An often returning discussion with my clients is the practical applicability, boundaries, and presumptions of enterprise architecture (EA) frameworks. Following a recent debate on LinkedIn, some EA practitioners suggest that dynamic systems models, such as Stafford Beer’s Viable Systems Model (VSM) (Beer, 1994) , should actually replace existing prescriptive framework practices. In my own thesis (Jensen, 2010), I furthermore discuss the options of integrating cybernetic and second order systemic models in enterprise architecture planning and management on the basis of a thorough analysis of Australian government EA and SOA practice.
However, in this debate, it is important not to frame systems thinking as the silver bullet, which can magically and immediately fix all problems of management practice, be it process management or government architecture planning. Systemic thinking in itself may, actually, be overly prescriptive through reductionist assertions of how organisations function, e.g. through the claim: “organisations are systems” as opposed to “organisations behave as systems in particular situations.” Assuming that the world consists of systems as an ontological pre-given only paves the way for yet another prescriptive theory.
I usually tell my clients that there are two key observations around healthy framework and methodology practice. This basically boils down to admitting the following two claims:
- Best practice frameworks and reference models provide a great starting point and rational structure for beginning an architecture endeavour. Obviously, you don’t need to reinvent the wheel, and the frameworks provide a common language and conceptual platform for sharing ideas and implementing projects. Any good framework provides the tools, templates, and management structure for relatively quickly deploying the skeleton of an architecture practice. Prescription gives guidance, direction, and shared understanding of EA purpose and planning.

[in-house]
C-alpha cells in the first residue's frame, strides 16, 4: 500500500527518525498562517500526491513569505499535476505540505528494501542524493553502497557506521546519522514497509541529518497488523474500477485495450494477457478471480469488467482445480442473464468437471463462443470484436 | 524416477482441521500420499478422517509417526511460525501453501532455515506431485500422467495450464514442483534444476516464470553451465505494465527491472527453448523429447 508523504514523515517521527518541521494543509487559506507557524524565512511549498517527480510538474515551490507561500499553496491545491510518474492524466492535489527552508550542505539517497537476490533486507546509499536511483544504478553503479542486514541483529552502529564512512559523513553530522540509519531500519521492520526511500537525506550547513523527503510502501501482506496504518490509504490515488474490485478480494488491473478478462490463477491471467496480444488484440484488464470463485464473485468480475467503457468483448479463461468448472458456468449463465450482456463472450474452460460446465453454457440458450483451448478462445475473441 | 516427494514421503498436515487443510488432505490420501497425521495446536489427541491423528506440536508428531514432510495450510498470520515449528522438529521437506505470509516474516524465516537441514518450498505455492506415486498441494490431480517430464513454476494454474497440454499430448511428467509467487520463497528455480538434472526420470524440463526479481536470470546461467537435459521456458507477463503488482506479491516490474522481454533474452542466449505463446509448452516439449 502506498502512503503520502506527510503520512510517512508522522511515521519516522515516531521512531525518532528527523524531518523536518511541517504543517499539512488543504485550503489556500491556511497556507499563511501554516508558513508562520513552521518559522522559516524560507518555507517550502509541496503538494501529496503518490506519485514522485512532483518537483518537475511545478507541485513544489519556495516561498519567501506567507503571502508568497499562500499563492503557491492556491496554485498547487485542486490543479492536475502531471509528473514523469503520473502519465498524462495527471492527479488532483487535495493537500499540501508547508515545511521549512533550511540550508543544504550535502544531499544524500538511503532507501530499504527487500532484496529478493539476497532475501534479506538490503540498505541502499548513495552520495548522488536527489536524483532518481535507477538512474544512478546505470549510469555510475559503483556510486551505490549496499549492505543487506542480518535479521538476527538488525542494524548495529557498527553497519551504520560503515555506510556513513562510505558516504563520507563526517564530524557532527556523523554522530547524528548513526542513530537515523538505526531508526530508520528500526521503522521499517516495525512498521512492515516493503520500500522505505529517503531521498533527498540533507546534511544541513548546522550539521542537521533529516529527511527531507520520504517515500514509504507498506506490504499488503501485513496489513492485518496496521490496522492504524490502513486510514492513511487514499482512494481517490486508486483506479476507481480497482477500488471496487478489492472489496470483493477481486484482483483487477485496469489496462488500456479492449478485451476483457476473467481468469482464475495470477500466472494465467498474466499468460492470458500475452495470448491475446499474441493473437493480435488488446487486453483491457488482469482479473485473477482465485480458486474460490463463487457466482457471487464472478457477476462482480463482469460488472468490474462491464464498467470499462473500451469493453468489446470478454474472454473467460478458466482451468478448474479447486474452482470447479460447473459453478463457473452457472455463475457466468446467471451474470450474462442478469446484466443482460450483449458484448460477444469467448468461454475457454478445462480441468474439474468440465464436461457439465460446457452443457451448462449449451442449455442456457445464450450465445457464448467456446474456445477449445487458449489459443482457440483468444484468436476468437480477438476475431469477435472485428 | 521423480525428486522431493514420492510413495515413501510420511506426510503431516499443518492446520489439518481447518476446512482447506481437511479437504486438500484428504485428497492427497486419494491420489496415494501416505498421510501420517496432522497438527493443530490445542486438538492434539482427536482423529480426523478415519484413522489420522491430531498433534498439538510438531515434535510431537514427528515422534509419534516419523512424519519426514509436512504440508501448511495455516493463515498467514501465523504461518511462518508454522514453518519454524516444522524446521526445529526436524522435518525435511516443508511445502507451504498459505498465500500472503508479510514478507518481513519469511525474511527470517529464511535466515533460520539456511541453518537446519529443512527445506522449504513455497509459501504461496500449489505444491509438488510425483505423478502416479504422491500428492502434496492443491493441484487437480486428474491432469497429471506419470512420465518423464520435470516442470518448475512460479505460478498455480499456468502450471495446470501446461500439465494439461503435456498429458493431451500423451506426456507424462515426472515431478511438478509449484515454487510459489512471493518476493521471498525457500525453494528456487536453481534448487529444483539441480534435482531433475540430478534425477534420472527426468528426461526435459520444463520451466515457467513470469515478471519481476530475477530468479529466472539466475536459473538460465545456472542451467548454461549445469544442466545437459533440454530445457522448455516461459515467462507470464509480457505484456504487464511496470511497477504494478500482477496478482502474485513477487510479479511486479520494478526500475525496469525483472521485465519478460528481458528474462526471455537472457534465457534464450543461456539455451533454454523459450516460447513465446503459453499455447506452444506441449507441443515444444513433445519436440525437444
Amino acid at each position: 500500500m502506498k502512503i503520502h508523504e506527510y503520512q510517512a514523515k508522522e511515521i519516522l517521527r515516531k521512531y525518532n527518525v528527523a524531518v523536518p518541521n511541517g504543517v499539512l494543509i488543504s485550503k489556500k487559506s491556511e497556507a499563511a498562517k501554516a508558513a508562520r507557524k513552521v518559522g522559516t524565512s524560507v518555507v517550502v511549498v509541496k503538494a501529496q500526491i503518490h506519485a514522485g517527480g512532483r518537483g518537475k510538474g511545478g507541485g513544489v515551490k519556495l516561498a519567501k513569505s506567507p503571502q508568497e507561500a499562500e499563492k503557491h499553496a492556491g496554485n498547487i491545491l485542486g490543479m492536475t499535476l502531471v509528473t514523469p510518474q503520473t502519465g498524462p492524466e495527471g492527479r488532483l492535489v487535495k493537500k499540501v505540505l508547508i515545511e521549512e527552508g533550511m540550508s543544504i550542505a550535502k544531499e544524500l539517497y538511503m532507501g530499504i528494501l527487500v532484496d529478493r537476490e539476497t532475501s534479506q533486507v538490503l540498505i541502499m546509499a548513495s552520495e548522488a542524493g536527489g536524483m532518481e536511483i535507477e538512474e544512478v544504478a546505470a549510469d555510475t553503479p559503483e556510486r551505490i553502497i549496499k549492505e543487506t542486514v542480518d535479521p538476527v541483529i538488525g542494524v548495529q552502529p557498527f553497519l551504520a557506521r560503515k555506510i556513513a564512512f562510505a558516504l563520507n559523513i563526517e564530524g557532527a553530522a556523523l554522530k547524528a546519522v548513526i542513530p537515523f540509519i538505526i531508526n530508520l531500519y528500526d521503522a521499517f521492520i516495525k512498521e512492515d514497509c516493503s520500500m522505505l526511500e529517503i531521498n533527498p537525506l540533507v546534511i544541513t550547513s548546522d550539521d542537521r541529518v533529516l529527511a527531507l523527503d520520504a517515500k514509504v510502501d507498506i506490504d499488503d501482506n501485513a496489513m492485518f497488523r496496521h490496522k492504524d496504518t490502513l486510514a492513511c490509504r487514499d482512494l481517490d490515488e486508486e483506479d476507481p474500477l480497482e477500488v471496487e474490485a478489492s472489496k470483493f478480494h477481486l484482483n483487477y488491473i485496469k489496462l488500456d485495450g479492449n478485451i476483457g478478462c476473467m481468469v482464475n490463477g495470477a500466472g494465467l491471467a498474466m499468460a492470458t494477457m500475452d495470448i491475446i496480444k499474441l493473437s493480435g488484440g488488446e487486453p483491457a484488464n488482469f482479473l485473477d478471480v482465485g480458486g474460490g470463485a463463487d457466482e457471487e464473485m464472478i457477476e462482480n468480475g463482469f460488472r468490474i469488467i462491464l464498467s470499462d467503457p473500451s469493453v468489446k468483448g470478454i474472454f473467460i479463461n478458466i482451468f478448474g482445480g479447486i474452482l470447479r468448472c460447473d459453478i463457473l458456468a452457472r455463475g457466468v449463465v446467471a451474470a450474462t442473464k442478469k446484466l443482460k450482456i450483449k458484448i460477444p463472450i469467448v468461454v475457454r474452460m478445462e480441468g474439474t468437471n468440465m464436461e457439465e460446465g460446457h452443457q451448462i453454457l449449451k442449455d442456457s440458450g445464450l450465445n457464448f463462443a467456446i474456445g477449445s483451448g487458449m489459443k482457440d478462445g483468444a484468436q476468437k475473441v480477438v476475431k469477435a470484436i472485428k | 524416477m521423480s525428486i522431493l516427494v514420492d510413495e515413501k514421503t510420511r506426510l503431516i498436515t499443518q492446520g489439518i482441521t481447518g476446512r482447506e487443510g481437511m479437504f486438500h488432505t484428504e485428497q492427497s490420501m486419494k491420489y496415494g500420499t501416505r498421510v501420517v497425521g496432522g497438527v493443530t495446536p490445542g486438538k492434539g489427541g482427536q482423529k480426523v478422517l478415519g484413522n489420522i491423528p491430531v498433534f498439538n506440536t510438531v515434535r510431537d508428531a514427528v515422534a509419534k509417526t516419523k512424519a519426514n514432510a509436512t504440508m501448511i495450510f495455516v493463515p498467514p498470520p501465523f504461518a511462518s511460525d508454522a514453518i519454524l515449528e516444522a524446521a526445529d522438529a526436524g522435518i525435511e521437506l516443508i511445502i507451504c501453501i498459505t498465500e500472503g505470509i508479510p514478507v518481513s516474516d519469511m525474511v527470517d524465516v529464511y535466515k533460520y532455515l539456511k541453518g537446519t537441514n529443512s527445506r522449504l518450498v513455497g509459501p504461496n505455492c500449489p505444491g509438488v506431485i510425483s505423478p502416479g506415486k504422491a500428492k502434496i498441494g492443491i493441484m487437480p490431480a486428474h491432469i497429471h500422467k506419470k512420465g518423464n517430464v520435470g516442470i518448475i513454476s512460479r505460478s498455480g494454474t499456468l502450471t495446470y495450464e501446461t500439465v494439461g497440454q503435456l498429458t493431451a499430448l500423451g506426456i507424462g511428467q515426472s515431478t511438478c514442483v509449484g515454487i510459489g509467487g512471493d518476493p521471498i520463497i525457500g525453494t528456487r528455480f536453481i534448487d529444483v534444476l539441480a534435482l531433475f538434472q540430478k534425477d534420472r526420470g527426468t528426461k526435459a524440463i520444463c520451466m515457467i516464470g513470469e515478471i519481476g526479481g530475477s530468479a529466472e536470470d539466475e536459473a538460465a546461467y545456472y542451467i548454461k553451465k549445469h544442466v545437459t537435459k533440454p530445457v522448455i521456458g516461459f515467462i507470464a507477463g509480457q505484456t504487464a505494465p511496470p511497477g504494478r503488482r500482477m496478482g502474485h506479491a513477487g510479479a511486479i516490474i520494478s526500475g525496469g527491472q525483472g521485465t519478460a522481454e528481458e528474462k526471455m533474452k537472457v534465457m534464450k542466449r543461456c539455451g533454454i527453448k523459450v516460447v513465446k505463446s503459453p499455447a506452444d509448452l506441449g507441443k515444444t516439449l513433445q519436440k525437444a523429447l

- However, prescription may also heavily limit the creativity and flexibility of rapid transformation projects. EA is often put in place in order to rapidly change the organisation for the better --- or what Hjort-Madsen (2008) calls architecting for better outcomes. If the method is too inflexible or does not allow people to make shortcuts and rapid improvements for the better, it is a sign of too heavy prescription. Architecture turns into a handicap as opposed to providing a viable management reporting function. Architecture has transformed into a heavy-weight documentation exercise producing massive stacks of documents that nobody will ever return to again.
Good framework practice comes from finding the right balance between structure and flexibility. The framework must guide, direct, and support the architects at work so they can share and reuse where possible. On the other hand, the framework should promote and highlight the appropriate degree of managerial buffer in order to easily overcome problems and churn out creative solutions as opposed to locking down framework users by applying layers of managerial review and approval bureaucracy for the sake of (often unnecessary) traceability. As my thesis research indicates, an Australian state government agency chose to temporarily ignore their EA modelling and documentation framework whilst transitioning from current to future state. Technological, political, and managerial changes occurred so often that the existing reference framework was simply too prescriptive. After reaching a point of reasonable stability in terms of business requirements and change in demand, it was then feasible to return to the structural stability and rigour of the framework.
My key message is therefore: be careful when implementing your architecture practice in your organisation. Your people need structure and guidance but also flexibility and buffer for overcoming changes rapidly in an elegant fashion.
Beer, S. (1994). Brain of the Firm (Classic Beer Series). Wiley.
Hjort-Madsen, K. (2009), Architecting Government: Understanding Enterprise Architecture
Adoption in the Public Sector, Phd doctorate.
Jensen, A. O. (2010) Government Enterprise Architecture Adoption: A Systemic-Discursive Critique and Reconceptualisation. Copenhagen Business School.